Today’s financial news make for gloomy reading. Not only has the UK suffered the worse recession in the G7 nations, it is also the worse recession in UK history. The news is grim for employment too, with thousands of workers being laid off or taking voluntary redundancy in the wake of COVID-19.
Financial security in these times can feel like walking on shifting sands day by day. As revealed by the Joint Public Issues Team, it is the poor who are being hit the hardest. The number of children being fed by foodbanks has more than doubled during lockdown.
A double-whammy of austerity measures, cuts in public spending, and the rise of the gig economy have not helped. With the rise of firms like Uber, the burden of risks and costs have been shifted from the employer to the worker,who is classed as self-employed. A good critique of businesses who view technology as a means of making profit with no sense of social responsibility can be read in last week’s Church Times article here.
So what can we as Christians do about this?
It may feel that we are losing power as big corporations increasingly seem to influence national policies and what the government decides to spend its money on.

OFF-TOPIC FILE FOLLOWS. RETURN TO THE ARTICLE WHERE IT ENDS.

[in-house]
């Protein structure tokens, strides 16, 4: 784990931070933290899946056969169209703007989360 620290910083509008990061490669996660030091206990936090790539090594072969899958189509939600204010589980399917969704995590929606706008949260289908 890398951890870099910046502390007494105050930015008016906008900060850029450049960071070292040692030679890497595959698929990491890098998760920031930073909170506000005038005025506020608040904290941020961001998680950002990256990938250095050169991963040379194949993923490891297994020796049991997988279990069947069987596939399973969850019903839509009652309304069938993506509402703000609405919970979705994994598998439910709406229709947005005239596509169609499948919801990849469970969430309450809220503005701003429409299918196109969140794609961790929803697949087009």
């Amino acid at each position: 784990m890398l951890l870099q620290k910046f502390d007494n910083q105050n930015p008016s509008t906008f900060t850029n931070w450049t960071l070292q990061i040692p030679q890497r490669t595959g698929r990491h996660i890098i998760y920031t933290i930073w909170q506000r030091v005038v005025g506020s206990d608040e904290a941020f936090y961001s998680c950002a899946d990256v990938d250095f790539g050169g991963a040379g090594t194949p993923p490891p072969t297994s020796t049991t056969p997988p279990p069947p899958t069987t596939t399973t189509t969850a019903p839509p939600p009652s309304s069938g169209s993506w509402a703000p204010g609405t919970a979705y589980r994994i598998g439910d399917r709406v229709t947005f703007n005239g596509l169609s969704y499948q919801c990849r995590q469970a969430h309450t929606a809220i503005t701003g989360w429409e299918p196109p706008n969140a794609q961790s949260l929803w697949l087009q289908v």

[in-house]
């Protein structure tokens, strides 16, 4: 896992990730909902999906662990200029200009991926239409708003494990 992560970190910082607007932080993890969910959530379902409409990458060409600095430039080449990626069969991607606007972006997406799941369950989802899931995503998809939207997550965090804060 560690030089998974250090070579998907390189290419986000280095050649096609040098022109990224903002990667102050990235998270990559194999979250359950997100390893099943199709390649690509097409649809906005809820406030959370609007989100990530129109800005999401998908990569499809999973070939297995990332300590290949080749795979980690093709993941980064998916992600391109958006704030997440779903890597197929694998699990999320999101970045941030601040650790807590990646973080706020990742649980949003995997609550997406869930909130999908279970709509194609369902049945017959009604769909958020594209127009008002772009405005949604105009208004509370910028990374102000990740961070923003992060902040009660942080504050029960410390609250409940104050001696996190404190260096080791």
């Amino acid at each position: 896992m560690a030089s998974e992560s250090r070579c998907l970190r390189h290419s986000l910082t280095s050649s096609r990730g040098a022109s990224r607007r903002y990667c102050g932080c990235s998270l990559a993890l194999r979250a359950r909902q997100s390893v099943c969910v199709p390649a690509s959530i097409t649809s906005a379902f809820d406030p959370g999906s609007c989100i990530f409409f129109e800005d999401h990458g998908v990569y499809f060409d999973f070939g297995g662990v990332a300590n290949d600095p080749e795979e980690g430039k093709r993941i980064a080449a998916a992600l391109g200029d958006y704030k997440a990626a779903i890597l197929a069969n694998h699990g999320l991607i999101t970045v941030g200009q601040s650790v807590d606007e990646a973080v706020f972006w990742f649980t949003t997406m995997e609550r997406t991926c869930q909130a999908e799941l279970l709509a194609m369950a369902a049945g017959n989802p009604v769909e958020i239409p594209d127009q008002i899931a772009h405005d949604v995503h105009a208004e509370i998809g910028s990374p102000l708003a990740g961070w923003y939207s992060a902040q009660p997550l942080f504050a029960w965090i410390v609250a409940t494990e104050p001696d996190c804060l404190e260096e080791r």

However, there is hope that things can change and we do have power to make that change from the grassroots.
Your Faith Your Finance
Step 1 – get yourself informed!
Your Faith Your Finance is an excellent website which explains the ethical and spiritual issues around the use of money. It does not recommend specific ways of saving money or financial products. For example, do you want to avoid a bank that invests in products and businesses you consider to be unethical, or do you wish to save with a bank that supports ethical businesses? Or would you apply a mixed approach?
Step 2 – money talks
Think before you buy. Are you aiming to support local shops? Do you feel you have a duty to buy fairly traded products to support poorer countries? What impact does what you buy have on the environment or the well-being of the supplier? Like it or not destruction to God’s creation and poverty are linked together. More questions to think about can be found here.
Step 3 – help your neighbour out of poverty
1 Corinthians 12:26 reminds us that if one part of the body suffers, we all suffer. Do you know anyone who is worried about their finances or is burdened with debt? There are some great Christian organisations like Christians Against Poverty that have experts who can help. You can read more about them in our blog on Christians Against Poverty.
We can use our voice, our spending power and our vote to make a difference. There is hope. We have changed our spending power to make positive changes before. For example, over the last 10 years the production of goods containing CFCs which harm the ozone layer have dropped.
Changes to how we spend our money can be made. There is hope.